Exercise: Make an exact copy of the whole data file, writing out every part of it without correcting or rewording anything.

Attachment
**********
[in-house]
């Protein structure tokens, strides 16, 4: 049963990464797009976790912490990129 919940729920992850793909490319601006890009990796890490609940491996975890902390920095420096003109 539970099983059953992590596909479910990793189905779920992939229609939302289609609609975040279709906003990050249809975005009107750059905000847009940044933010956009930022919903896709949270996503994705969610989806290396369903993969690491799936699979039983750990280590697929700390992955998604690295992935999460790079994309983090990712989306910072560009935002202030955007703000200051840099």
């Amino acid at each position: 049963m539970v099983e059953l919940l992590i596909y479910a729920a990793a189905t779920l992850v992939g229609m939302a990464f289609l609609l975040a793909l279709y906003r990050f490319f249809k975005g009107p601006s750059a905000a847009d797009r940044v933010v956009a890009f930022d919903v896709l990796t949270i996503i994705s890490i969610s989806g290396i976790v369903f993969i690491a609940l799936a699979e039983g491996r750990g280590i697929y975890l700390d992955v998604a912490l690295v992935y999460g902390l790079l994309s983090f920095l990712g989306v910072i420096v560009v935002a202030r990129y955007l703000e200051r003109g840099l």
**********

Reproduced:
[in-house]
């Protein structure tokens, strides 16, 4: 049963990464797009976790912490990129 919940729920992850793909490319601006890009990796890490609940491996975890902390920095420096003109 539970099983059953992590596909479910990793189905779920992939229609939302289609609609975040279709906003990050249809975005009107750059905000847009940044933010956009930022919903896709949270996503994705969610989806290396369903993969690491799936699979039983750990280590697929700390992955998604690295992935999460790079994309983090990712989306910072560009935002202030955007703000200051840099």
């Amino acid at each position: 049963m539970v099983e059953l919940l992590i596909y479910a729920a990793a189905t779920l992850v992939g229609m939302a990464f289609l609609l975040a793909l279709y906003r990050f490319f249809k975005g009107p601006s750059a905000a847009d797009r940044v933010v956009a890009f930022d919903v896709l990796t949270i996503i994705s890490i969610s989806g290396i976790v369903f993969i690491a609940l799936a699979e039983g491996r750990g280590i697929y975890l700390d992955v998604a912490l690295v992935y999460g902390l790079l994309s983090f920095l990712g989306v910072i420096v560009v935002a202030r990129y955007l703000e200051r003109g840099l």